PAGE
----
Numerous psychologists are among more than 70 signatories to an open letter in the Guardian calling for a new approach to publishing across the life sciences – the registered report (tinyurl.com/kta8qle). Already instigated by BPS Fellow Dr Chris Chambers at the journal Cortex, the idea is that registered reports are reviewed prior to data collection and accepted ‘in principle’ based on soundness of the study question and methods. Publication is then virtually guaranteed regardless of the actual results. ‘[P]re-registration overcomes the publication bias that blocks negative findings from the literature,’ wrote Chambers and his co-correspondents. ‘And by conducting peer review both before and after a study is completed, questionable practices to increase “publishability” are greatly reduced.’
Not everyone welcomed the proposal. Professor Sophie Scott at UCL tweeted: ‘we run the risk of throwing baby, bath, towels, shampoo, soap, razors, exfoliators flannels & all the toys out with the bathwater.’ - Christian Jarrett (CJ)
The Wellcome Trust’s Society and Ethics programme seeks to support research that explores the social and ethical aspects of biomedical research. Several of the Wellcome Trust’s grants can be applied for under this programme including the New Investigator Awards and Senior Investigator Awards. Both have a closing date for application of 19 July 2013. Small grants of up to £5000 can be applied for at any time.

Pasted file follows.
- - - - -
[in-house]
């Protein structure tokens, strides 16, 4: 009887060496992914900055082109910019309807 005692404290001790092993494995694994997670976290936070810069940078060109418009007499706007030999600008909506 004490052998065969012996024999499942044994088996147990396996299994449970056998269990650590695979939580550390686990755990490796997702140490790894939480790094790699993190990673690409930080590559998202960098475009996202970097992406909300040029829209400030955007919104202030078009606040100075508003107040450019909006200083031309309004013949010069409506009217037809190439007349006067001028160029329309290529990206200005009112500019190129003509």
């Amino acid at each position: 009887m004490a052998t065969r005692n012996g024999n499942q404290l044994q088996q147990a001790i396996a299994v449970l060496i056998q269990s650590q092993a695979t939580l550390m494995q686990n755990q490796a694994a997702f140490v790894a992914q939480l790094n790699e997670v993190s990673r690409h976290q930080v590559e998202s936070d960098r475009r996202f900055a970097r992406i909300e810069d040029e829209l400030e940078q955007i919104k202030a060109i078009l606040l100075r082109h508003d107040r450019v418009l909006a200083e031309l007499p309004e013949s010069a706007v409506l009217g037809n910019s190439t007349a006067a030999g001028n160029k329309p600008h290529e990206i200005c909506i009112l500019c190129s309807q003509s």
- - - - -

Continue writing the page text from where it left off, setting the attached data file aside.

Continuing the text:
The International Social Science Council is inviting outstanding early career social and other scientists to become World Social Science Fellows, and to participate in a World Social Science Seminar on Risk Interpretation and Action: Decision-making under conditions of uncertainty. Following the earthquakes in New Zealand and other recent disasters the key issue under discussion will be the ways in which people interpret risks and how they respond based on these interpretations. The seminar will be held in New Zealand in December 2013. The closing date for the submission of applications is 15 July 2013.
The Dunhill Medical Trust offers grants for research that focuses on:
I the care of older people, including rehabilitation and palliative care
I the causes and treatments of disease, disability and frailty related to ageing.
The grants give are normally of between £10K to £500K and are given for smaller-scale projects that may not attract funding from the major research councils. Applications can be made at any time.
The National Institute on Drug Abuse (USA) has announced a call for research into Prescription Drug Abuse (R01). Prescription drug abuse is a major public health concern, and the NIDA is seeking to support basic preclinical and clinical research, epidemiology and prevention research, and treatment and health systems research. Details of the research questions they wish to explore are given on the website. The next closing date for applications is 5 October and the funding stream will be open until January 2016.